“Mass demonstrations in Sudan and Algeria in 2019 led to the removal of long-term presidents Omar Bashir and Abdelaziz Bouteflika. Did this represent a late flourishing of the spirit of the uprisings that took across the Arab world in 2011 or the heralding of a new wave of popular unrest and protest in the region?”
Dr. Dalia Ghanem is a resident scholar at the Malcolm H. Kerr Carnegie Middle East Center in Beirut. She is an expert on Algeria and her work examines political violence, radicalization, Islamism, civil-military relations as well as cross-border dynamics. She also focuses on the participation of women in jihadist groups and in the military. Dr.Ghanem has been a guest speaker on these issues in various conferences and a regular commentator in different Arab and international print and audio-visual media.
Dr. Ghanem is the author of numerous publications, including most recently: Algeria’s Hirak: Why Such a Mass Movement Achieved so Little (Manara, Cambridge, December 15, 2020); The Last Emir?: AQIM’s Decline in the Sahel (Middle East Institute, December 7, 2020); ‘New Algeria,’ Same as the Old Algeria (Carnegie, November 6, 2020); Algeria’s Borderlands: A Country Unto Themselves (Carnegie, May 27, 2020); How Algeria’s Military Rules the Country (The Washington Post, August 8, 2019); Another Battle of Algiers (New York Times, March 13, 2019).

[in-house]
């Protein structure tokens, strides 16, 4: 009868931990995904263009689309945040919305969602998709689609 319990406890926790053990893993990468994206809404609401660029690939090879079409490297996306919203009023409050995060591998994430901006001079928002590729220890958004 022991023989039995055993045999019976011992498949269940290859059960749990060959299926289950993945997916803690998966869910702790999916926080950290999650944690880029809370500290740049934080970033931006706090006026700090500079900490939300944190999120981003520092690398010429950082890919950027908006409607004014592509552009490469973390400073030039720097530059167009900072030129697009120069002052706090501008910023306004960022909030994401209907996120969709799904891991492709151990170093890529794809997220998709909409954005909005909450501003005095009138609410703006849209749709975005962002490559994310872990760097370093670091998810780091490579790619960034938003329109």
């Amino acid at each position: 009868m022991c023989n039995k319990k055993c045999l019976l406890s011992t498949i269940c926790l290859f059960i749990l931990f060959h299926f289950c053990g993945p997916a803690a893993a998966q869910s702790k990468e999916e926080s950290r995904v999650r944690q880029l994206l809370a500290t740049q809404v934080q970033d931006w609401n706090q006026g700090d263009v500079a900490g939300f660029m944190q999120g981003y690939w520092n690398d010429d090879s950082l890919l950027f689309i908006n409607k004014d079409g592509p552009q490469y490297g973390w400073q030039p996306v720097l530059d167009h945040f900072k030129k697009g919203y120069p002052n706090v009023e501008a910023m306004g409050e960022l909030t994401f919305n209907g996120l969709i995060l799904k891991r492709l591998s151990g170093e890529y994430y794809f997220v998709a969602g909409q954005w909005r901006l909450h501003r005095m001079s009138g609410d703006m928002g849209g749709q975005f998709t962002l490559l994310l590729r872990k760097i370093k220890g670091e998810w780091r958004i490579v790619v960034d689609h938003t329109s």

Mohqnad Hashim, is British-Sudanese journalist who has worked extensively on reporting the Middle East and Africa. He has received a number of accolades in recognition of his work since he joined BBC Monitoring in 2008. He reported on the Arab Spring 2010-2011 and led to team that won the BBC News award for their work. He went on to work closely with the BBC newsroom as a UGC producer, helping verify footage from Libya, Iraq and Syria at the height of those crises. He reported on the rise of IS and their sweeping land grab in Syria and Iraq in 2014, then broke the news of a group of British-Sudanese medics joining IS<bbcnews.newsweaver.com/JamieAnguscomms/1nsnmdes2w0c350b2h8jx6/external?email=true&a=6&p=5022513&t=1652842> in 2015. He also secured an exclusive interview for Newsnight with the father of one of the IS’ Jihadist Beatles. In 2015 Mohanad joined the Focus on Africa radio family, where he helped the team win a BBC News award in 2019 and a Webby award this year for his work with Africa Eye on reporting the events of the Sudanese uprising of 2018-19. Since leaving the BBC in late 2020, Mo has joined the Sudanese state broadcaster to help reform and modernise the service, as a director in charge of content.